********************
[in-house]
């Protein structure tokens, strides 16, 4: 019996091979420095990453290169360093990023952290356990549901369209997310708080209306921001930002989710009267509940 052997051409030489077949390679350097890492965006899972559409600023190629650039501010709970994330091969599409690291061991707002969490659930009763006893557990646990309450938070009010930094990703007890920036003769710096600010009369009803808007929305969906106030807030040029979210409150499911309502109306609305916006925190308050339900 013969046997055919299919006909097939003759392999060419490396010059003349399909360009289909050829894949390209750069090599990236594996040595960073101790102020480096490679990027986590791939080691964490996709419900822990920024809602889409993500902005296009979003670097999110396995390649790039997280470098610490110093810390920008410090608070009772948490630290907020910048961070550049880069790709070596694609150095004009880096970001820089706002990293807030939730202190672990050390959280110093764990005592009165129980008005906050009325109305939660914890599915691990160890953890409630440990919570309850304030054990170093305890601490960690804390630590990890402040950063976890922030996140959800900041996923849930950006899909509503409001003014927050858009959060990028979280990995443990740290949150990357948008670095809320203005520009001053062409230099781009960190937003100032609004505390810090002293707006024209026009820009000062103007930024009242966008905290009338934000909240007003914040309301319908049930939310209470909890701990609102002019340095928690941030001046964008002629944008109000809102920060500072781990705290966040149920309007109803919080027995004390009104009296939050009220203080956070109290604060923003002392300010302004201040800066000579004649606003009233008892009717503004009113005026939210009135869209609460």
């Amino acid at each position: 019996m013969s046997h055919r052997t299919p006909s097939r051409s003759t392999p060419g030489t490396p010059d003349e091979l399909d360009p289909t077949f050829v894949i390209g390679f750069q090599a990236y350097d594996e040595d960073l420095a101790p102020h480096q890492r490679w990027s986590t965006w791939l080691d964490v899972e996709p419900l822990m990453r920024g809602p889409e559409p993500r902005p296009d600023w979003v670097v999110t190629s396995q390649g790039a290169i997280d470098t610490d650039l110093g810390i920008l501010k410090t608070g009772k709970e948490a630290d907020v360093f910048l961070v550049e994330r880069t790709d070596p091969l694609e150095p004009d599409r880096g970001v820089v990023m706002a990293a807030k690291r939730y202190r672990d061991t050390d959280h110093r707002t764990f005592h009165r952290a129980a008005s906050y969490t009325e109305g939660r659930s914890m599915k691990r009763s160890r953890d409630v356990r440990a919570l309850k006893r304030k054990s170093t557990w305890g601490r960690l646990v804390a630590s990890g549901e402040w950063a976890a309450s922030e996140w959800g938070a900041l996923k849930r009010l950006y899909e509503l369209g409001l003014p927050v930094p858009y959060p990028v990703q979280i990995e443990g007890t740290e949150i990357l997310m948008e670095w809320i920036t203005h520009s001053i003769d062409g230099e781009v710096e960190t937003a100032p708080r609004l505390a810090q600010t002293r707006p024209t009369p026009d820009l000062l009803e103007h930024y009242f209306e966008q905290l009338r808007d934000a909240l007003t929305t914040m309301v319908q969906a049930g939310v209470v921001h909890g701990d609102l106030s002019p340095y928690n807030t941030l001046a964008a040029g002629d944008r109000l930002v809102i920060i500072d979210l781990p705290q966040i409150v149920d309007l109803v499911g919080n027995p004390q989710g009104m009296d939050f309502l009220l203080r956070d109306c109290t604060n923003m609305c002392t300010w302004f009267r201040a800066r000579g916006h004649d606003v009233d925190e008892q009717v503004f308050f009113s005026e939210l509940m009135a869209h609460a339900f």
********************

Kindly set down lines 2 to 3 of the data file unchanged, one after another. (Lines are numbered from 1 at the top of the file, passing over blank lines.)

């Protein structure tokens, strides 16, 4: 019996091979420095990453290169360093990023952290356990549901369209997310708080209306921001930002989710009267509940 052997051409030489077949390679350097890492965006899972559409600023190629650039501010709970994330091969599409690291061991707002969490659930009763006893557990646990309450938070009010930094990703007890920036003769710096600010009369009803808007929305969906106030807030040029979210409150499911309502109306609305916006925190308050339900 013969046997055919299919006909097939003759392999060419490396010059003349399909360009289909050829894949390209750069090599990236594996040595960073101790102020480096490679990027986590791939080691964490996709419900822990920024809602889409993500902005296009979003670097999110396995390649790039997280470098610490110093810390920008410090608070009772948490630290907020910048961070550049880069790709070596694609150095004009880096970001820089706002990293807030939730202190672990050390959280110093764990005592009165129980008005906050009325109305939660914890599915691990160890953890409630440990919570309850304030054990170093305890601490960690804390630590990890402040950063976890922030996140959800900041996923849930950006899909509503409001003014927050858009959060990028979280990995443990740290949150990357948008670095809320203005520009001053062409230099781009960190937003100032609004505390810090002293707006024209026009820009000062103007930024009242966008905290009338934000909240007003914040309301319908049930939310209470909890701990609102002019340095928690941030001046964008002629944008109000809102920060500072781990705290966040149920309007109803919080027995004390009104009296939050009220203080956070109290604060923003002392300010302004201040800066000579004649606003009233008892009717503004009113005026939210009135869209609460």
């Amino acid at each position: 019996m013969s046997h055919r052997t299919p006909s097939r051409s003759t392999p060419g030489t490396p010059d003349e091979l399909d360009p289909t077949f050829v894949i390209g390679f750069q090599a990236y350097d594996e040595d960073l420095a101790p102020h480096q890492r490679w990027s986590t965006w791939l080691d964490v899972e996709p419900l822990m990453r920024g809602p889409e559409p993500r902005p296009d600023w979003v670097v999110t190629s396995q390649g790039a290169i997280d470098t610490d650039l110093g810390i920008l501010k410090t608070g009772k709970e948490a630290d907020v360093f910048l961070v550049e994330r880069t790709d070596p091969l694609e150095p004009d599409r880096g970001v820089v990023m706002a990293a807030k690291r939730y202190r672990d061991t050390d959280h110093r707002t764990f005592h009165r952290a129980a008005s906050y969490t009325e109305g939660r659930s914890m599915k691990r009763s160890r953890d409630v356990r440990a919570l309850k006893r304030k054990s170093t557990w305890g601490r960690l646990v804390a630590s990890g549901e402040w950063a976890a309450s922030e996140w959800g938070a900041l996923k849930r009010l950006y899909e509503l369209g409001l003014p927050v930094p858009y959060p990028v990703q979280i990995e443990g007890t740290e949150i990357l997310m948008e670095w809320i920036t203005h520009s001053i003769d062409g230099e781009v710096e960190t937003a100032p708080r609004l505390a810090q600010t002293r707006p024209t009369p026009d820009l000062l009803e103007h930024y009242f209306e966008q905290l009338r808007d934000a909240l007003t929305t914040m309301v319908q969906a049930g939310v209470v921001h909890g701990d609102l106030s002019p340095y928690n807030t941030l001046a964008a040029g002629d944008r109000l930002v809102i920060i500072d979210l781990p705290q966040i409150v149920d309007l109803v499911g919080n027995p004390q989710g009104m009296d939050f309502l009220l203080r956070d109306c109290t604060n923003m609305c002392t300010w302004f009267r201040a800066r000579g916006h004649d606003v009233d925190e008892q009717v503004f308050f009113s005026e939210l509940m009135a869209h609460a339900f």